The latest developments in the conflict between Russia and Ukraine. All times EDT:
1:00 a.m.: As Ukraine marks three months since the start of the Russian invasion, residents in capital Kyiv have commemorated those who have been lost since the start of the conflict, The Associated Press reported.
A lawn in a square in the capital has been strewn with small Ukrainian flags, put out in tribute to those who have lost their lives since the fighting broke out on February 24. A monument displays the message “Ukrainians killed by (Russian President Vladimir) Putin” with the number 7,463 written below.
Ukrainian President Volodymyr Zelenskyy took part in a ceremony to launch the series which will see five million stamps in total put into circulation.
12:30 a.m.: Analyst APK-Inform, an information and analytical agency, raised its forecasts for Ukraine’s 2022/23 grain crop and exports because of a better-than-expected winter harvest on Tuesday, Reuters reported.
Ukraine could harvest 48.3 million tons of grain in 2022, including almost 17.1 million tons of wheat and 25.2 million tons of corn, the consultancy agency said in a statement.
APK-Inform said 2022/23 exports could also rise to 39.4 million tons versus the previous outlook of 33.2 million tons.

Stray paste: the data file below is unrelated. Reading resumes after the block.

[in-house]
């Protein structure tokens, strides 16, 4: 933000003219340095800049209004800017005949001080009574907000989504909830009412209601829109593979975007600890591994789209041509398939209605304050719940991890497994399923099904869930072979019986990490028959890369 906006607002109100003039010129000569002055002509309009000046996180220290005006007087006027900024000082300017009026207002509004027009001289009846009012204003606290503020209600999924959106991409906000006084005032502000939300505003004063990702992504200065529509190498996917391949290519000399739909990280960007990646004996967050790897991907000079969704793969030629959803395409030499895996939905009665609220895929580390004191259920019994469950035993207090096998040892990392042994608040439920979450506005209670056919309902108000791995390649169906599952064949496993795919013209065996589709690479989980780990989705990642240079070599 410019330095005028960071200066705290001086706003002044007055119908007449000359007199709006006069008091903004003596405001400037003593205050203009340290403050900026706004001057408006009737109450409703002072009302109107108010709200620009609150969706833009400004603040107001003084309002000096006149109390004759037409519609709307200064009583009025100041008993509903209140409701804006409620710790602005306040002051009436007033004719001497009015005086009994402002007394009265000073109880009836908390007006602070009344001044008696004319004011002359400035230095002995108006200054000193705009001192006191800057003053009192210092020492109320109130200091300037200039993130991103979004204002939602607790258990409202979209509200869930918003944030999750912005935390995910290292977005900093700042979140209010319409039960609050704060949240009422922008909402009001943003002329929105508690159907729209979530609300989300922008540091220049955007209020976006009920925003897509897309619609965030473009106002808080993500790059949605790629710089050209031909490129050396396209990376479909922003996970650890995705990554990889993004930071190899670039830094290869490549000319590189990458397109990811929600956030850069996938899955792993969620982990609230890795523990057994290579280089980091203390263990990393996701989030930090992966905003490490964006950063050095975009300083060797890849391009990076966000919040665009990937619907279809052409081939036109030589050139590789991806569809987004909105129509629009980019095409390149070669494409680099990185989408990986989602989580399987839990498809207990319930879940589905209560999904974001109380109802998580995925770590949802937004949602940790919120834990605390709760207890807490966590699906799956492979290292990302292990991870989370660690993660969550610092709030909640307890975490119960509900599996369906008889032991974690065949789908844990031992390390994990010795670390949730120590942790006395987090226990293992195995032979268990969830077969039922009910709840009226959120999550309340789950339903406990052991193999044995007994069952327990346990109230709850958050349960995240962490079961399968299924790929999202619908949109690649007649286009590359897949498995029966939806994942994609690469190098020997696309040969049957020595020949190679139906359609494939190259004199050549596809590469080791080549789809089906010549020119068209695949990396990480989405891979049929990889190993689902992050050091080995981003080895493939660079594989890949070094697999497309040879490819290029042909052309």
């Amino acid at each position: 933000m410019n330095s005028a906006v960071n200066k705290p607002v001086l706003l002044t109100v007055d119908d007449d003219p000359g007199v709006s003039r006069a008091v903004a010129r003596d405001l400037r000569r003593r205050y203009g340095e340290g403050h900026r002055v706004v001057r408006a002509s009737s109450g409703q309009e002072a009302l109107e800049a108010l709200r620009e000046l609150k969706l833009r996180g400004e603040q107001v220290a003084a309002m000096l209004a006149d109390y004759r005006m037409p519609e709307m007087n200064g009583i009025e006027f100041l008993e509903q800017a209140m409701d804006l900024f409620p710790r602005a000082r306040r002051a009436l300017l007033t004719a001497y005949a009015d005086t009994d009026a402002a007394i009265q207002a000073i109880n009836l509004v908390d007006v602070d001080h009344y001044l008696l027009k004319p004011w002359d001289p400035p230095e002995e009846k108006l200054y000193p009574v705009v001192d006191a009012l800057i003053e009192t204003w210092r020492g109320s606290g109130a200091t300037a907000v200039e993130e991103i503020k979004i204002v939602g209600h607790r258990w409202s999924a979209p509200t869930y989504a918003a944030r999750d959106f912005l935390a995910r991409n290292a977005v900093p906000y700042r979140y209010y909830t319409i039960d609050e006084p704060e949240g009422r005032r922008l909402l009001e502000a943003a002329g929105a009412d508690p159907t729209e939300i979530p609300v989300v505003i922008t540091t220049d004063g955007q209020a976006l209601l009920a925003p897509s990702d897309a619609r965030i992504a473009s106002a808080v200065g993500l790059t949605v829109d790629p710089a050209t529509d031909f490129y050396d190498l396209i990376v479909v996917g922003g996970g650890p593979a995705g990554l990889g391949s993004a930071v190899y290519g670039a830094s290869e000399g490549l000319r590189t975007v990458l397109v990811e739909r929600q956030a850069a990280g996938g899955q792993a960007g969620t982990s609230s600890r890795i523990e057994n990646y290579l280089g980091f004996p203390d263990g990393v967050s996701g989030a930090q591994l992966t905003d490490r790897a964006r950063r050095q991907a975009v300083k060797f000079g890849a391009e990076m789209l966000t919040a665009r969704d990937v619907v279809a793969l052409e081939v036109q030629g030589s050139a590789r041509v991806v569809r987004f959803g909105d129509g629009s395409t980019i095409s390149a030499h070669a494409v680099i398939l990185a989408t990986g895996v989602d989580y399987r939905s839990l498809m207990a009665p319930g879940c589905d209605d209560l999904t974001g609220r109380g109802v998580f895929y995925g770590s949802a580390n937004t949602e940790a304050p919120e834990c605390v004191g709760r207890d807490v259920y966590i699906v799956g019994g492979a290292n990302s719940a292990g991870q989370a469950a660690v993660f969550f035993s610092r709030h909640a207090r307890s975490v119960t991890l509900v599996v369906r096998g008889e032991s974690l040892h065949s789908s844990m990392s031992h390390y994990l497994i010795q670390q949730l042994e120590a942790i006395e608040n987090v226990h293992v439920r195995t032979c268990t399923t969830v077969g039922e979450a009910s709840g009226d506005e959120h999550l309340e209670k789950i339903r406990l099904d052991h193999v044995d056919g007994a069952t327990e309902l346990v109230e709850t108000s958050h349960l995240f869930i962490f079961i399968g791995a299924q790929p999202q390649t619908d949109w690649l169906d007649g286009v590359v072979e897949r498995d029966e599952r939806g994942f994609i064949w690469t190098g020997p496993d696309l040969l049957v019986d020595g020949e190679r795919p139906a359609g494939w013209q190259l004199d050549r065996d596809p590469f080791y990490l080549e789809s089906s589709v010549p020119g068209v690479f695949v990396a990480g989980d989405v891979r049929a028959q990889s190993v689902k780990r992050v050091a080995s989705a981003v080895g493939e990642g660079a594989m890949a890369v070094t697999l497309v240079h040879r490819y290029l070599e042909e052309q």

12:15 a.m.: About 20 countries are sending new security assistance packages for Ukraine, U.S. Secretary of Defense Lloyd Austin said after concluding the second meeting of the Ukraine Defense Contact Group.
“Many countries are donating critically needed artillery ammunition, coastal defense systems, tanks and other armored vehicles. Others came forward with new commitments for training Ukraine’s forces and sustaining its military systems,” Austin told reporters at the Pentagon Monday. VOA’s Pentagon correspondent Carla Babb has the story.
12:01 a.m.: Through photos, videos, charts, and analysis, The Guardian documents ‘Russia’s use of illegal weapons’ during the invasion of Ukraine.
‘The Guardian has visited the small towns and villages north of Kyiv razed to the ground during the Russian occupation and reviewed evidence found there – as well as other materials from Ukrainian prosecutors – of imprecise munitions such as the FAB-250, metal dart shells and cluster bombs whose use led to the deaths of hundreds of civilians.’